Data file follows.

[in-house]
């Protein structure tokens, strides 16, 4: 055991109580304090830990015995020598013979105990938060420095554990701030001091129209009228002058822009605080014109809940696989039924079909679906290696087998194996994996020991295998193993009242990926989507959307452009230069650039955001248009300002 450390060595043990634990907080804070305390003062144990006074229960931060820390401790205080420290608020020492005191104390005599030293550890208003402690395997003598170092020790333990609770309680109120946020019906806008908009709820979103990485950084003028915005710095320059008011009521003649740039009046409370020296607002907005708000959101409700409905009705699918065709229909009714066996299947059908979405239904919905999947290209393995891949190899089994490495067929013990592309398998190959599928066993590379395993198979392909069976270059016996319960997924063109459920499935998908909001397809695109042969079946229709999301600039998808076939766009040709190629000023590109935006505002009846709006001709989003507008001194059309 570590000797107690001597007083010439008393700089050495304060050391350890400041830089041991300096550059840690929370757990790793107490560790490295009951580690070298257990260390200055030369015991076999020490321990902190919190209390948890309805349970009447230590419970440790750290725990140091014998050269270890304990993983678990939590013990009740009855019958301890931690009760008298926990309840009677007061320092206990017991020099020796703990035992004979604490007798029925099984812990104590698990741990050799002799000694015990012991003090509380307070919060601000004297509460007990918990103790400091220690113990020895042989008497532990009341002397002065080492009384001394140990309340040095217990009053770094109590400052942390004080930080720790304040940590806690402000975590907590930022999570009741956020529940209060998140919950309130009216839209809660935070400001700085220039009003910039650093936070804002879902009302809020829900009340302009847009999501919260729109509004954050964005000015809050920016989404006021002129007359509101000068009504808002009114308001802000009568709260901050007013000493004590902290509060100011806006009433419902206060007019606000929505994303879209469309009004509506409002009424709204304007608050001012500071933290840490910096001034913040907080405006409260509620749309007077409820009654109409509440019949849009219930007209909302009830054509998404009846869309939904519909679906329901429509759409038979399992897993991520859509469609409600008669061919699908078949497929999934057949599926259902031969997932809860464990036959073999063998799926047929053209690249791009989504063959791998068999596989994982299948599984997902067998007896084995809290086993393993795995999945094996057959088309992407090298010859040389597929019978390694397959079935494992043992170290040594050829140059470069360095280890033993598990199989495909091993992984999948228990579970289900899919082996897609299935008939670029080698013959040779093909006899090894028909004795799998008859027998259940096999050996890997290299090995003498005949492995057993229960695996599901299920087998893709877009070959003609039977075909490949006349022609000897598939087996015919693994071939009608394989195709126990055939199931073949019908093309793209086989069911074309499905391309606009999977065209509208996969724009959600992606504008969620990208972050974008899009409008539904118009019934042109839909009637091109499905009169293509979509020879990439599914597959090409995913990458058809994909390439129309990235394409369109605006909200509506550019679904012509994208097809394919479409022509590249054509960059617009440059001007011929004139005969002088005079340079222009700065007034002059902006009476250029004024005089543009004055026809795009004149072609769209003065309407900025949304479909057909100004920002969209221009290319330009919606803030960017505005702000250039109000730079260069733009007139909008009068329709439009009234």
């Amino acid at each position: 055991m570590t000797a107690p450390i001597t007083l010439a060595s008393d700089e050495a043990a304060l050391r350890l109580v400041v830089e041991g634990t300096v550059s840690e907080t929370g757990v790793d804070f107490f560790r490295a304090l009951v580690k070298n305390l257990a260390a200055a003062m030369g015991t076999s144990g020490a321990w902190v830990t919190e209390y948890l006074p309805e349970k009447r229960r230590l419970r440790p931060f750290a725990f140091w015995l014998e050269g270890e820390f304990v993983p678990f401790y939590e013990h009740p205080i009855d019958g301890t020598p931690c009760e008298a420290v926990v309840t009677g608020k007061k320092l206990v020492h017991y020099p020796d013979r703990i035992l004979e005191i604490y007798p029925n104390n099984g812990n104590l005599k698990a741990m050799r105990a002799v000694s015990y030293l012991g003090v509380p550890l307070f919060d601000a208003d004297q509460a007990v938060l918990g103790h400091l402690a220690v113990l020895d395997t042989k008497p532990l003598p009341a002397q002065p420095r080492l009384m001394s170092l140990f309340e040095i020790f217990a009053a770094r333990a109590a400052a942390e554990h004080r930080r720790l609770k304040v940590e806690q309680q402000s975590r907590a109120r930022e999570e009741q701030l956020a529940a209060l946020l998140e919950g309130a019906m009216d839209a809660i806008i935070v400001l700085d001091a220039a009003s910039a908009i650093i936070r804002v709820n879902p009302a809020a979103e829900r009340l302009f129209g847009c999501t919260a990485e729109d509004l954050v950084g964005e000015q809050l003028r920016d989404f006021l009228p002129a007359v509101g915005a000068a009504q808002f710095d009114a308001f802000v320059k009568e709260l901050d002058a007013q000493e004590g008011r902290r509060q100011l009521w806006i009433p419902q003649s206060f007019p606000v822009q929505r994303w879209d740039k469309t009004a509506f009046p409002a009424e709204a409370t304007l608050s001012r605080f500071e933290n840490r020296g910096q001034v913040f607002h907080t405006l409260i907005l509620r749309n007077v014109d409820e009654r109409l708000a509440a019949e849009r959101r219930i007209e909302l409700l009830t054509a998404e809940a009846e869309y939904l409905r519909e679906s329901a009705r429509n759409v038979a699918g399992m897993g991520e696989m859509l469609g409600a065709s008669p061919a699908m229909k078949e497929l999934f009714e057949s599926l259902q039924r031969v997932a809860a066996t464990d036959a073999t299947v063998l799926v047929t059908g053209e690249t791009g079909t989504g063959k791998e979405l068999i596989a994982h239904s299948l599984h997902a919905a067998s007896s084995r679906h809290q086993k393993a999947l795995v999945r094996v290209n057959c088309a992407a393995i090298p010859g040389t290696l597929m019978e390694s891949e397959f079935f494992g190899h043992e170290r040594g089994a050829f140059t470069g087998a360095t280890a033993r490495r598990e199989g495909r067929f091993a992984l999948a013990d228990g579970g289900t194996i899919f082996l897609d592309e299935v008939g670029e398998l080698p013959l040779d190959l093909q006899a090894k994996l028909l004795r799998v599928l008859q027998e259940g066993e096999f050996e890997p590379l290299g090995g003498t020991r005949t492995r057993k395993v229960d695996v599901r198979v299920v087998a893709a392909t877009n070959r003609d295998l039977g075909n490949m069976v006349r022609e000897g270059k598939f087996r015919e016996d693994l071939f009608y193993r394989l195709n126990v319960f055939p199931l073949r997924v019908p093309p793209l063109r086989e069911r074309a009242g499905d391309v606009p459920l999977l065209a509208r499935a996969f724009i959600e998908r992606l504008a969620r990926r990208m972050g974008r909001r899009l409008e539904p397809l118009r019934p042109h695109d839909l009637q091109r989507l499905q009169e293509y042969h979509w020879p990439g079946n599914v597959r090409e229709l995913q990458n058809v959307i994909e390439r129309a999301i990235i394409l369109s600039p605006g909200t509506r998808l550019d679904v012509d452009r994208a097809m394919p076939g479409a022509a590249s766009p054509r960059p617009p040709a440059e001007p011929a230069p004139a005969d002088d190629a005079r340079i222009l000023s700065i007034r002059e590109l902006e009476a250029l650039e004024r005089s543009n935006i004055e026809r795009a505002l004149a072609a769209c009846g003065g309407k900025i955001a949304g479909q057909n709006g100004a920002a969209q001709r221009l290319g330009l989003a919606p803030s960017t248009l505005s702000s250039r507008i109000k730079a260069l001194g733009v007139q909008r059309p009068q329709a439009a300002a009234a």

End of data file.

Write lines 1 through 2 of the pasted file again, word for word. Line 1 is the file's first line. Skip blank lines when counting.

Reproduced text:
[in-house]
């Protein structure tokens, strides 16, 4: 055991109580304090830990015995020598013979105990938060420095554990701030001091129209009228002058822009605080014109809940696989039924079909679906290696087998194996994996020991295998193993009242990926989507959307452009230069650039955001248009300002 450390060595043990634990907080804070305390003062144990006074229960931060820390401790205080420290608020020492005191104390005599030293550890208003402690395997003598170092020790333990609770309680109120946020019906806008908009709820979103990485950084003028915005710095320059008011009521003649740039009046409370020296607002907005708000959101409700409905009705699918065709229909009714066996299947059908979405239904919905999947290209393995891949190899089994490495067929013990592309398998190959599928066993590379395993198979392909069976270059016996319960997924063109459920499935998908909001397809695109042969079946229709999301600039998808076939766009040709190629000023590109935006505002009846709006001709989003507008001194059309 570590000797107690001597007083010439008393700089050495304060050391350890400041830089041991300096550059840690929370757990790793107490560790490295009951580690070298257990260390200055030369015991076999020490321990902190919190209390948890309805349970009447230590419970440790750290725990140091014998050269270890304990993983678990939590013990009740009855019958301890931690009760008298926990309840009677007061320092206990017991020099020796703990035992004979604490007798029925099984812990104590698990741990050799002799000694015990012991003090509380307070919060601000004297509460007990918990103790400091220690113990020895042989008497532990009341002397002065080492009384001394140990309340040095217990009053770094109590400052942390004080930080720790304040940590806690402000975590907590930022999570009741956020529940209060998140919950309130009216839209809660935070400001700085220039009003910039650093936070804002879902009302809020829900009340302009847009999501919260729109509004954050964005000015809050920016989404006021002129007359509101000068009504808002009114308001802000009568709260901050007013000493004590902290509060100011806006009433419902206060007019606000929505994303879209469309009004509506409002009424709204304007608050001012500071933290840490910096001034913040907080405006409260509620749309007077409820009654109409509440019949849009219930007209909302009830054509998404009846869309939904519909679906329901429509759409038979399992897993991520859509469609409600008669061919699908078949497929999934057949599926259902031969997932809860464990036959073999063998799926047929053209690249791009989504063959791998068999596989994982299948599984997902067998007896084995809290086993393993795995999945094996057959088309992407090298010859040389597929019978390694397959079935494992043992170290040594050829140059470069360095280890033993598990199989495909091993992984999948228990579970289900899919082996897609299935008939670029080698013959040779093909006899090894028909004795799998008859027998259940096999050996890997290299090995003498005949492995057993229960695996599901299920087998893709877009070959003609039977075909490949006349022609000897598939087996015919693994071939009608394989195709126990055939199931073949019908093309793209086989069911074309499905391309606009999977065209509208996969724009959600992606504008969620990208972050974008899009409008539904118009019934042109839909009637091109499905009169293509979509020879990439599914597959090409995913990458058809994909390439129309990235394409369109605006909200509506550019679904012509994208097809394919479409022509590249054509960059617009440059001007011929004139005969002088005079340079222009700065007034002059902006009476250029004024005089543009004055026809795009004149072609769209003065309407900025949304479909057909100004920002969209221009290319330009919606803030960017505005702000250039109000730079260069733009007139909008009068329709439009009234």